decomposition of orthogonal operators as rotations and reflections

Theorem 1.

Let V be a n-dimensional real inner product spaceMathworldPlanetmath (0<n<). Then every orthogonalMathworldPlanetmathPlanetmath operator T on V can be decomposed into a series of two-dimensional rotationsMathworldPlanetmath and one-dimensional reflections on mutually orthogonal subspaces of V.

We first explain the general idea behind the proof. Consider a rotation R of angle θ in a two-dimensional space. From its orthonormal basisMathworldPlanetmath representation


we find that the characteristic polynomialMathworldPlanetmathPlanetmath of R is t2-2cosθ+1, with (complex) roots e±iθ. (Not surprising, since multiplicationPlanetmathPlanetmath by eiθ in the complex plane is rotation by θ.) Thus given the characteristic polynomial of R, we can almost recover11Because the complex roots occur in conjugatePlanetmathPlanetmath pairs, the information about the sign of θ is lost. This too, is not a surprise, because the sign of θ, i.e. whether the rotation is clockwise or counterclockwise, is dependent on the orientation of the basis vectors. its rotation angle.

In the case of a reflection S, the eigenvaluesMathworldPlanetmathPlanetmathPlanetmathPlanetmath of S are -1 and 1; so again, the characteristic polynomial of S will provide some information on S.

So in n dimensionsPlanetmathPlanetmathPlanetmath, we are also going to look at the complex eigenvalues and eigenvectors of T to recover information about the rotations represented by T.

But there is one technical point — T is a transformation on a real vector space, so it does not really have “complex eigenvalues and eigenvectors”. To make this concept rigorous, we must consider the complexification T of T, the operator defined by T(x+iy)=Tx+iTy in the vector spaceMathworldPlanetmath V consisting of elements of the form x+iy, for x,yV. (For more details, see the entry on complexification (

Lemma 1.

For any linear operator T:VV, there exists a one- or two-dimensional subspacePlanetmathPlanetmathPlanetmath W which is invariantMathworldPlanetmath under T.


Consider T and its characteristic polynomial. By the Fundamental Theorem of Algebra, the characteristic polynomial has a complex root λ=α+iβ. Then there is an eigenvectorMathworldPlanetmathPlanetmathPlanetmath x+iy0 with eigenvalue λ. We have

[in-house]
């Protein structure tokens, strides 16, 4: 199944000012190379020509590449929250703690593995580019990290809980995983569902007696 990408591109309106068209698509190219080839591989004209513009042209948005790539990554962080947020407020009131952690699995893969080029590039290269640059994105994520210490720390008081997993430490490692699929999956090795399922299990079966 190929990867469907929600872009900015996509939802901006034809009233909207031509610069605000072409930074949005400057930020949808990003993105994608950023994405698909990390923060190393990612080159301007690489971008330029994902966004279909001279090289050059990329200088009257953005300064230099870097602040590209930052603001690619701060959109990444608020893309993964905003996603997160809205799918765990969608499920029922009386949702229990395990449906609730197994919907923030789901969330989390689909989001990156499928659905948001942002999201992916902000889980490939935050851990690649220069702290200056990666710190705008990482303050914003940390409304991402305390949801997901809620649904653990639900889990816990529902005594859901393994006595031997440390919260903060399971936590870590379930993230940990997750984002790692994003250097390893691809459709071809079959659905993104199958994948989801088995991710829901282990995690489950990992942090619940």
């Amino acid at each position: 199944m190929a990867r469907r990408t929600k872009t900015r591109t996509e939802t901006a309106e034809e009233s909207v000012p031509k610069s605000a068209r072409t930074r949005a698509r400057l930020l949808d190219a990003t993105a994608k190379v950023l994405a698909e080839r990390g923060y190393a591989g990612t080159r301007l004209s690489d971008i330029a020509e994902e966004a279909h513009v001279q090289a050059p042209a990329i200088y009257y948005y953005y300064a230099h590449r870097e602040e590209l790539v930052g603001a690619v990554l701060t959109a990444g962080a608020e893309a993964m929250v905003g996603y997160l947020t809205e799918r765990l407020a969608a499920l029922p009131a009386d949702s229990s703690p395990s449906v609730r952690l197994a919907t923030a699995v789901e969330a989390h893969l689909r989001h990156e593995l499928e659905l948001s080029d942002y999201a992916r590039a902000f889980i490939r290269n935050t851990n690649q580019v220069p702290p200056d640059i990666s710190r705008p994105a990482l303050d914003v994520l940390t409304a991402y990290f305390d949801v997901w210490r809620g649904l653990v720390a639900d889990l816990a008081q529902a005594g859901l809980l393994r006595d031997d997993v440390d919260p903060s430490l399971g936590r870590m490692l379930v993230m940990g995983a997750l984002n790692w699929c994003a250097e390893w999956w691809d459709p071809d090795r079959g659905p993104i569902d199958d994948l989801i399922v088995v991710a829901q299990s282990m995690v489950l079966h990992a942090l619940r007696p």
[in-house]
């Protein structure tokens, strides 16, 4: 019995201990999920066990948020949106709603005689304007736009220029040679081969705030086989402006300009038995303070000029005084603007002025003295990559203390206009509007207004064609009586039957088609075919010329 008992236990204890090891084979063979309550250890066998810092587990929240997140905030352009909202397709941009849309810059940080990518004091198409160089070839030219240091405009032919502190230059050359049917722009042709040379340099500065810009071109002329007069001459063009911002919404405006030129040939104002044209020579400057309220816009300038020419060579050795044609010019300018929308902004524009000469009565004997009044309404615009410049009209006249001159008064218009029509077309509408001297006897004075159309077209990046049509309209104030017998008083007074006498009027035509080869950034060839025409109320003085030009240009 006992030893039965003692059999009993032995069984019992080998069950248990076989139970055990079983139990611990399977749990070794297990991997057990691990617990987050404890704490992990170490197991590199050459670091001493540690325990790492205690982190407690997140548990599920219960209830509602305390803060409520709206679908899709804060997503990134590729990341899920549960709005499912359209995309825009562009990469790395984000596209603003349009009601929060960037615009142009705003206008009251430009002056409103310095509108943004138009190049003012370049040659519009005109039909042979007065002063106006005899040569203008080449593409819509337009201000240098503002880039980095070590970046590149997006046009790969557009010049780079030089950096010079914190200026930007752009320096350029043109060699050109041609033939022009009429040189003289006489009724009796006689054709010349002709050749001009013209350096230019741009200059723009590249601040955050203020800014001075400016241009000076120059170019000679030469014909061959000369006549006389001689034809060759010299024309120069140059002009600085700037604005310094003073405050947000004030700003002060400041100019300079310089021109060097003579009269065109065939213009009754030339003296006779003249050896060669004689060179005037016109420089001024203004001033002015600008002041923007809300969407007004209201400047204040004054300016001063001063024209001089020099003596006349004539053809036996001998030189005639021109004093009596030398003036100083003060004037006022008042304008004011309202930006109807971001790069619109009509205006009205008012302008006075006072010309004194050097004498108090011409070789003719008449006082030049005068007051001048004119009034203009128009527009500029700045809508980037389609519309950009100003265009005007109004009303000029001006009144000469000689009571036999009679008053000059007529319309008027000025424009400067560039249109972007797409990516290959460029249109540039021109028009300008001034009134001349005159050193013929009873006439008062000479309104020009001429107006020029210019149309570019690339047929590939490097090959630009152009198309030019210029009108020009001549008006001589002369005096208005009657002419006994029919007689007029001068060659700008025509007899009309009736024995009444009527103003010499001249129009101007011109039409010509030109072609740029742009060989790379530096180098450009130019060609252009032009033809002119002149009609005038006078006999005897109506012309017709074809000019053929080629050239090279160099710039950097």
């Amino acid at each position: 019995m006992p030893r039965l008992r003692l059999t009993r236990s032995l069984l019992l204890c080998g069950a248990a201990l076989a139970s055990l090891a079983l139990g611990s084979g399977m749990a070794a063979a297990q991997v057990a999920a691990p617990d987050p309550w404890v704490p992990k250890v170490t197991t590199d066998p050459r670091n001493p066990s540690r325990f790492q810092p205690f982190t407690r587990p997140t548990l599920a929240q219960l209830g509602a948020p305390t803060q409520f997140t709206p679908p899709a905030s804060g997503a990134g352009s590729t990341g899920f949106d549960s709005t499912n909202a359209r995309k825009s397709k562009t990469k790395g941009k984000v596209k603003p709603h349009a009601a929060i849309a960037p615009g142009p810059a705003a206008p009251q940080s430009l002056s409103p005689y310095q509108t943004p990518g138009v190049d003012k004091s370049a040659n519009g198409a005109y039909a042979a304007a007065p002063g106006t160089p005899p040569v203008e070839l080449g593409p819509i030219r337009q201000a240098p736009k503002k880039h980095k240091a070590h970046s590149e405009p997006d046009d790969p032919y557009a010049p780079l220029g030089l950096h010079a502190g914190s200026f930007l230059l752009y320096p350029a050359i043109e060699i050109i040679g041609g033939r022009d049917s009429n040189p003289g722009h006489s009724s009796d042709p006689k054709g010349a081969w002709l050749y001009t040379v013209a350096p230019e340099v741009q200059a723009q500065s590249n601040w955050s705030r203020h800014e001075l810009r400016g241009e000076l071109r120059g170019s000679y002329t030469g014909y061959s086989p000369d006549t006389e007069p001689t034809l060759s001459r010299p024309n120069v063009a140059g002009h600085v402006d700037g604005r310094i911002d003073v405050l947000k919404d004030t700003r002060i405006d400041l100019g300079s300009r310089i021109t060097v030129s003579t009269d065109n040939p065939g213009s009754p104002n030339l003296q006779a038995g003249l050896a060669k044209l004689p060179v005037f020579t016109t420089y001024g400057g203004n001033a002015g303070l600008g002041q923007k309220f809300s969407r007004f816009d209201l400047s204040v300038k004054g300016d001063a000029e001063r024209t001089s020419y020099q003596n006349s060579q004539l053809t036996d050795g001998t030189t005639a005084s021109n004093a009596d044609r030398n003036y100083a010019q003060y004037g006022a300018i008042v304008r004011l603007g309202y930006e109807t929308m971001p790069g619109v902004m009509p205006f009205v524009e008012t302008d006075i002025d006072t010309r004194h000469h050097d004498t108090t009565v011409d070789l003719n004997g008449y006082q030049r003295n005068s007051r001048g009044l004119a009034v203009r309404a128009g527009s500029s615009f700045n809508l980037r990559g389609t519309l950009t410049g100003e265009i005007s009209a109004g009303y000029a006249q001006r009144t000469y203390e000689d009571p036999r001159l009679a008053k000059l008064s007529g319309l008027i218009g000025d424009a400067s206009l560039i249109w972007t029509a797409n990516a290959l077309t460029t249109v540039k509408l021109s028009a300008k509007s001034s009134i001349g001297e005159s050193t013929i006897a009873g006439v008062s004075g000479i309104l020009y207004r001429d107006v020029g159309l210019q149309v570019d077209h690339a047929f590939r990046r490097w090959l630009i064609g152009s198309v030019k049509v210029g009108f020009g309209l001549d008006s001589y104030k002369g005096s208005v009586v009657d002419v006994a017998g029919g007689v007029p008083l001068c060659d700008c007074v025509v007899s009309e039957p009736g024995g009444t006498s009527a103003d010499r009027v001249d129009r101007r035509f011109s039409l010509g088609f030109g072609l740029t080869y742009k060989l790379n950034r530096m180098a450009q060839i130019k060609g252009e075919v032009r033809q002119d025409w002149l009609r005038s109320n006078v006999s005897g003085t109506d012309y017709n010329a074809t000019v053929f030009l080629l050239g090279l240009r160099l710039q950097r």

Equating real and imaginaryPlanetmathPlanetmath componentsPlanetmathPlanetmathPlanetmath, we see that

Tx =αx-βyW
Ty =βx+αyW

where W=span{x,y}. W is two-dimensional if x and y are linearly independentMathworldPlanetmath; otherwise it is one-dimensional22 In fact, the space W constructed is two-dimensional if and only if the eigenvalue λ is not purely real. Compare with the remark (i) after the proof of TheoremMathworldPlanetmath 1. Actually, Lemma 1 has more uses than just proving Theorem 1. For example, if x˙=Ax is a linear differential equation, and the constant coefficient matrix A has only simple eigenvalues, then it is a consequence of Lemma 1, that the differential equation decomposes into a series of disjoint one-variable and two-variable equations. The solutions are then readily understood: they are always of the form of an exponential multiplied by a sinusoid, and linear combinationsMathworldPlanetmath thereof. The sinusoids will be present whenever there are non-real eigenvalues. . And we have T(W)W as claimed. ∎

Proof of Theorem 1.

We recursively factor T; formally, the proof will be by inductionMathworldPlanetmath on the dimension n.

The case n=1 is trivial. We have detT=±1; if detT=1 then T is the identityPlanetmathPlanetmath; otherwise Tx=-x is a reflection.

For larger n, by Lemma 1 there exists a T-invariant subspacePlanetmathPlanetmath W. The orthogonal complementMathworldPlanetmath W of W is T-invariant also, because for all xW and yW,

Tx,y =x,T-1y because T preserves inner productMathworldPlanetmath
=0 because T-1(W)=W.

Let TW be the operator that acts as T on W and is the identity on W. Similarly, let TW be the operator that acts as T on W and is the identity on W. Then T=TWTW. TW restricted to W is orthogonal, and since W is one- or two-dimensional, TW must therefore be a rotation or reflection (or the identity) in a line or plane.

TW restricted to W is also orthogonal. W has dimension <n, so by the induction hypothesis we can continue to factor it into operators acting on subspaces of W that are mutually orthogonal. These subspaces will of course also be orthogonal to W.

The proof is now completePlanetmathPlanetmathPlanetmathPlanetmathPlanetmathPlanetmath, except that we did not rule out TW being a reflection even when W is two-dimensional. But of course, if TW is a reflection in two dimensions, then it can be factored as a reflection on a one-dimensional subspace span{v} composed with the identity on span{v}. ∎

Actually, in the third paragraph of the proof, we implicitly assumed that every orthogonal operator on two-dimensional is either a rotation or reflection. This is a well-known fact, but it does need to be formally proven:

Theorem 2.

If V is a two-dimensional real inner product space, then every orthogonal operator T is either a rotation or reflection.